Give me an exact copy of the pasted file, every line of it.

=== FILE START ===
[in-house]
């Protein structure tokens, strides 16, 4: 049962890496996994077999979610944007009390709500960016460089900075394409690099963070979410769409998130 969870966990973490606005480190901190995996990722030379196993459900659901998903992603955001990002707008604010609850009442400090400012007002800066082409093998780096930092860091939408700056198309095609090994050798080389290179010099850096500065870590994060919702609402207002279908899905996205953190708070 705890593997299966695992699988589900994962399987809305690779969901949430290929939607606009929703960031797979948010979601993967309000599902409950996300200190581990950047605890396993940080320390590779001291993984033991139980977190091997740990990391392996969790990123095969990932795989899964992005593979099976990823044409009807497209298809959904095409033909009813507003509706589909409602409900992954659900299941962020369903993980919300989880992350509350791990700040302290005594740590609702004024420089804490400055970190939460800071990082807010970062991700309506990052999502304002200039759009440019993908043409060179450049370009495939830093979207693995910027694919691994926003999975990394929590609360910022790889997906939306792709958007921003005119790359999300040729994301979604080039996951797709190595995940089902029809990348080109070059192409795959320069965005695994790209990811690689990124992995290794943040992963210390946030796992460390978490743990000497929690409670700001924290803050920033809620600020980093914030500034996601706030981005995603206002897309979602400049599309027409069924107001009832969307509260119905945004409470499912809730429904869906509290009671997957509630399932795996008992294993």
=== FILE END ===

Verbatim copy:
[in-house]
């Protein structure tokens, strides 16, 4: 049962890496996994077999979610944007009390709500960016460089900075394409690099963070979410769409998130 969870966990973490606005480190901190995996990722030379196993459900659901998903992603955001990002707008604010609850009442400090400012007002800066082409093998780096930092860091939408700056198309095609090994050798080389290179010099850096500065870590994060919702609402207002279908899905996205953190708070 705890593997299966695992699988589900994962399987809305690779969901949430290929939607606009929703960031797979948010979601993967309000599902409950996300200190581990950047605890396993940080320390590779001291993984033991139980977190091997740990990391392996969790990123095969990932795989899964992005593979099976990823044409009807497209298809959904095409033909009813507003509706589909409602409900992954659900299941962020369903993980919300989880992350509350791990700040302290005594740590609702004024420089804490400055970190939460800071990082807010970062991700309506990052999502304002200039759009440019993908043409060179450049370009495939830093979207693995910027694919691994926003999975990394929590609360910022790889997906939306792709958007921003005119790359999300040729994301979604080039996951797709190595995940089902029809990348080109070059192409795959320069965005695994790209990811690689990124992995290794943040992963210390946030796992460390978490743990000497929690409670700001924290803050920033809620600020980093914030500034996601706030981005995603206002897309979602400049599309027409069924107001009832969307509260119905945004409470499912809730429904869906509290009671997957509630399932795996008992294993």